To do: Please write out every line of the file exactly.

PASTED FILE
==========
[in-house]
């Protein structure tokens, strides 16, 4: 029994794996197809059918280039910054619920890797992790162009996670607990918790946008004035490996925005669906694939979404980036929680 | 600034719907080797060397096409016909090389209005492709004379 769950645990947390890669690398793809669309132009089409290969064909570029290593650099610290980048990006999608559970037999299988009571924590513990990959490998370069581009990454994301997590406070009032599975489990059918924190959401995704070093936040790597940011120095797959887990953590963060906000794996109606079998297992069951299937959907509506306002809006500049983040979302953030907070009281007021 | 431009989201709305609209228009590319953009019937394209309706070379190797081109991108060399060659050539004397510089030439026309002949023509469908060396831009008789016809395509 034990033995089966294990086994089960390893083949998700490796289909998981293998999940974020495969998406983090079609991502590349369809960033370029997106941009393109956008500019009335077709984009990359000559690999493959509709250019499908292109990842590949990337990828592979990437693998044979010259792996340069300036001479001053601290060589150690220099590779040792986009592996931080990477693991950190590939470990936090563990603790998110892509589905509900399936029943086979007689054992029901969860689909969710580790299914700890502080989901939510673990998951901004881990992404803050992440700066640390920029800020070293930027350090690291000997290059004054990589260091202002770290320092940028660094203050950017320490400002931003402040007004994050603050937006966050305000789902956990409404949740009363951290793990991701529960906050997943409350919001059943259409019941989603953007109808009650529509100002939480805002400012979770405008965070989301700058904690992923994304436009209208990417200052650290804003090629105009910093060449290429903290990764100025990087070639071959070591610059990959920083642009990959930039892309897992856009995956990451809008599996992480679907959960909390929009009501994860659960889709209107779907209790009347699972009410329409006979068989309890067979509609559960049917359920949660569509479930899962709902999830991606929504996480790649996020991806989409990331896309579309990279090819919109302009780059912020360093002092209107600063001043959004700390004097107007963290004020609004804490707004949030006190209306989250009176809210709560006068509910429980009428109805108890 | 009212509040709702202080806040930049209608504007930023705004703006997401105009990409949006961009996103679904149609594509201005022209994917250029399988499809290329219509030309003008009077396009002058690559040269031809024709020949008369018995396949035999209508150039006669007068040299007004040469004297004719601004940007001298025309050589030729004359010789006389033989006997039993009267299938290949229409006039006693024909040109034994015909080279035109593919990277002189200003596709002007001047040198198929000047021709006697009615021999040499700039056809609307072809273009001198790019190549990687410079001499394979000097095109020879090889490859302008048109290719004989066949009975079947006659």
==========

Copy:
[in-house]
């Protein structure tokens, strides 16, 4: 029994794996197809059918280039910054619920890797992790162009996670607990918790946008004035490996925005669906694939979404980036929680 | 600034719907080797060397096409016909090389209005492709004379 769950645990947390890669690398793809669309132009089409290969064909570029290593650099610290980048990006999608559970037999299988009571924590513990990959490998370069581009990454994301997590406070009032599975489990059918924190959401995704070093936040790597940011120095797959887990953590963060906000794996109606079998297992069951299937959907509506306002809006500049983040979302953030907070009281007021 | 431009989201709305609209228009590319953009019937394209309706070379190797081109991108060399060659050539004397510089030439026309002949023509469908060396831009008789016809395509 034990033995089966294990086994089960390893083949998700490796289909998981293998999940974020495969998406983090079609991502590349369809960033370029997106941009393109956008500019009335077709984009990359000559690999493959509709250019499908292109990842590949990337990828592979990437693998044979010259792996340069300036001479001053601290060589150690220099590779040792986009592996931080990477693991950190590939470990936090563990603790998110892509589905509900399936029943086979007689054992029901969860689909969710580790299914700890502080989901939510673990998951901004881990992404803050992440700066640390920029800020070293930027350090690291000997290059004054990589260091202002770290320092940028660094203050950017320490400002931003402040007004994050603050937006966050305000789902956990409404949740009363951290793990991701529960906050997943409350919001059943259409019941989603953007109808009650529509100002939480805002400012979770405008965070989301700058904690992923994304436009209208990417200052650290804003090629105009910093060449290429903290990764100025990087070639071959070591610059990959920083642009990959930039892309897992856009995956990451809008599996992480679907959960909390929009009501994860659960889709209107779907209790009347699972009410329409006979068989309890067979509609559960049917359920949660569509479930899962709902999830991606929504996480790649996020991806989409990331896309579309990279090819919109302009780059912020360093002092209107600063001043959004700390004097107007963290004020609004804490707004949030006190209306989250009176809210709560006068509910429980009428109805108890 | 009212509040709702202080806040930049209608504007930023705004703006997401105009990409949006961009996103679904149609594509201005022209994917250029399988499809290329219509030309003008009077396009002058690559040269031809024709020949008369018995396949035999209508150039006669007068040299007004040469004297004719601004940007001298025309050589030729004359010789006389033989006997039993009267299938290949229409006039006693024909040109034994015909080279035109593919990277002189200003596709002007001047040198198929000047021709006697009615021999040499700039056809609307072809273009001198790019190549990687410079001499394979000097095109020879090889490859302008048109290719004989066949009975079947006659």